Analysis of skills
In this lesson the students will need to use both top-down and bottom-up processing skills to reach a detailed understanding of the text.
When the students engage the top-down processes which are necessary for the comprehension of the text they are gaining a general overview of the topic. If the relevant schemata are activated than they will be able to predict and anticipate what will follow in terms of content, vocabulary and textual purpose. This will allow the students to interact with the text. The relevant schemata for this text relate to technology within the home, childhood activities past and present and family relationships. These prediction skills will be used during the pre-reading stage, to predict the answers to the comprehension questions and also when attempting to deduce the meaning of unknown lexis.
When using bottom-up processes the students will be focussing on the interactions between the individual words and phrases in order to build up understanding. This means looking at the grammar, lexis and syntax of the text. To answer the comprehension questions the students will need to use reading for gist and detailed information which will involve the use of bottom-up processes. They will need to reorganise and interpret the text at a sentence level in order to give accurate answers to the comprehension questions.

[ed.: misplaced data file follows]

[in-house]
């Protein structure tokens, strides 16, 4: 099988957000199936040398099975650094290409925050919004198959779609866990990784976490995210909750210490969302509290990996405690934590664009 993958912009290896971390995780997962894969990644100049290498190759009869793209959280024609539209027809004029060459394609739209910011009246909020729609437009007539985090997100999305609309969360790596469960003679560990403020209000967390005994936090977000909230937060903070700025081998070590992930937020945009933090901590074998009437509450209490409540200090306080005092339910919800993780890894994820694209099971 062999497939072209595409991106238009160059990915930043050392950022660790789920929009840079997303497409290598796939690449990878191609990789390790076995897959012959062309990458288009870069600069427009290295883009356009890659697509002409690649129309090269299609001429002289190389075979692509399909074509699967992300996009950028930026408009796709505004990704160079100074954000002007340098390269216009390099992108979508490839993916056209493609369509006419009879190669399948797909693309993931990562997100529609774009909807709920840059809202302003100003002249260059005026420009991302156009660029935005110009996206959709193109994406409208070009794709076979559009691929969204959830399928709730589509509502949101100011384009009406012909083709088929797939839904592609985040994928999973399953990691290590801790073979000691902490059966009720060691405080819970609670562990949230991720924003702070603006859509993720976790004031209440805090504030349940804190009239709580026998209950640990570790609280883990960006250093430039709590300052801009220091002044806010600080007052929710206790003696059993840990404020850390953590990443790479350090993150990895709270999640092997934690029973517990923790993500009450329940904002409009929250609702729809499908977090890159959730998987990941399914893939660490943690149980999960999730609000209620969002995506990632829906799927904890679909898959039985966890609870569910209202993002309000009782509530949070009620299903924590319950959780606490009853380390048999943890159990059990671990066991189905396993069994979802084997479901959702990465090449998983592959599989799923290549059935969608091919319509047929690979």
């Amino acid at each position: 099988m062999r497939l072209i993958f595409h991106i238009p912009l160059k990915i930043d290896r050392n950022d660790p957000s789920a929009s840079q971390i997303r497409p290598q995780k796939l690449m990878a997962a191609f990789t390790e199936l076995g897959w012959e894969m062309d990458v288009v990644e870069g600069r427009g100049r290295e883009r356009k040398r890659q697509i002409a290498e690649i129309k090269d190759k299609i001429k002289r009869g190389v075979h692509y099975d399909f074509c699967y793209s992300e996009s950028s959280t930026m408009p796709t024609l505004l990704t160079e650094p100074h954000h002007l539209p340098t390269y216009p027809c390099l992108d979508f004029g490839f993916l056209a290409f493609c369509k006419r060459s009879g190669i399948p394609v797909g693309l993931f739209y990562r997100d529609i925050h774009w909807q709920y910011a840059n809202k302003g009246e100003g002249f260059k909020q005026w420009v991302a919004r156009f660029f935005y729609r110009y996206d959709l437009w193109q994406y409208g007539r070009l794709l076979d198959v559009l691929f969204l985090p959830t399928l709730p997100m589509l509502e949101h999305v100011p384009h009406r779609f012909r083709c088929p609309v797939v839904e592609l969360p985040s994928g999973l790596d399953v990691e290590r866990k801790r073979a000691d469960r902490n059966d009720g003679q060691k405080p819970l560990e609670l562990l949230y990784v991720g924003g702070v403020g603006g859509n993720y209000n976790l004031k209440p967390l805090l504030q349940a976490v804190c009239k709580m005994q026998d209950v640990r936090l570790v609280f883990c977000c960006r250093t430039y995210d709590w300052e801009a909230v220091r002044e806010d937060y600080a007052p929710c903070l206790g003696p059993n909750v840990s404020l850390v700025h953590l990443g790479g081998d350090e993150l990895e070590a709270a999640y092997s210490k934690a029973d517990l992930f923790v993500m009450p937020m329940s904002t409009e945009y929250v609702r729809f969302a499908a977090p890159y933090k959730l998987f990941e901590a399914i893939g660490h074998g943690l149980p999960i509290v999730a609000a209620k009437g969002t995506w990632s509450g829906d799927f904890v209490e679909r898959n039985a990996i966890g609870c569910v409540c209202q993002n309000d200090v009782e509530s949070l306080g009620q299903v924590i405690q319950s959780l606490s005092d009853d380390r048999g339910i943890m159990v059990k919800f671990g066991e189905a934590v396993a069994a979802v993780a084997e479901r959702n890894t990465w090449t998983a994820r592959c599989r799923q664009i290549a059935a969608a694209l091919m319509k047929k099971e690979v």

These top-down and bottom-up processes will be interacting throughout the reading task. To answer the comprehension questions students will be relying on both processes. When looking for inferred meaning students will also need to use their knowledge of the world and how discourse functions as well as looking at the individual words in the text. When looking at the text as a whole and considering whether the writer agrees or disagrees that technology has ruined childhood specific words and phrases in sections 1,3 and 4 will need to be considered along with the students background knowledge of the world, the role of technology and its effects on children.